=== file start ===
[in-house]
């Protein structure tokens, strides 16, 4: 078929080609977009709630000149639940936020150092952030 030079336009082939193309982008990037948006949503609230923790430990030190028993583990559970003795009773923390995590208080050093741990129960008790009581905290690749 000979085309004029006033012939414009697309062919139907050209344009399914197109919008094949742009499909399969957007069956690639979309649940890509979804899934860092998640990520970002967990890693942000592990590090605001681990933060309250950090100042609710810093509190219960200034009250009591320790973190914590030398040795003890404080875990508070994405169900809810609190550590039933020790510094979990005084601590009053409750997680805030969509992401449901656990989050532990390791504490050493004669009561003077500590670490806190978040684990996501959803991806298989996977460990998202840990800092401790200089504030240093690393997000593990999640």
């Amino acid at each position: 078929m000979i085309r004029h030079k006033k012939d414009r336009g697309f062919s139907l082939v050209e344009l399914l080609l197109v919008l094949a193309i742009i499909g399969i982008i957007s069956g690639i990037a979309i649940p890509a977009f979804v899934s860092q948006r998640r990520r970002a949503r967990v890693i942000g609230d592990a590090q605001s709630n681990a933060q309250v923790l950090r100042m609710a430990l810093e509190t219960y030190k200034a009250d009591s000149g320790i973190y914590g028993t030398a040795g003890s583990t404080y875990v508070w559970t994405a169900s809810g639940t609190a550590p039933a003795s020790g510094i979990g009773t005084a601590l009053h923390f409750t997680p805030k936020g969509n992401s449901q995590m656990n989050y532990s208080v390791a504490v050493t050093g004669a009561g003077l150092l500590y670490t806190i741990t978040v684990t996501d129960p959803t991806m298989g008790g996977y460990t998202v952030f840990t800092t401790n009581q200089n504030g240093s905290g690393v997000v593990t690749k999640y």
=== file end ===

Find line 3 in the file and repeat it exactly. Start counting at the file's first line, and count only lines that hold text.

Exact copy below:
């Amino acid at each position: 078929m000979i085309r004029h030079k006033k012939d414009r336009g697309f062919s139907l082939v050209e344009l399914l080609l197109v919008l094949a193309i742009i499909g399969i982008i957007s069956g690639i990037a979309i649940p890509a977009f979804v899934s860092q948006r998640r990520r970002a949503r967990v890693i942000g609230d592990a590090q605001s709630n681990a933060q309250v923790l950090r100042m609710a430990l810093e509190t219960y030190k200034a009250d009591s000149g320790i973190y914590g028993t030398a040795g003890s583990t404080y875990v508070w559970t994405a169900s809810g639940t609190a550590p039933a003795s020790g510094i979990g009773t005084a601590l009053h923390f409750t997680p805030k936020g969509n992401s449901q995590m656990n989050y532990s208080v390791a504490v050493t050093g004669a009561g003077l150092l500590y670490t806190i741990t978040v684990t996501d129960p959803t991806m298989g008790g996977y460990t998202v952030f840990t800092t401790n009581q200089n504030g240093s905290g690393v997000v593990t690749k999640y």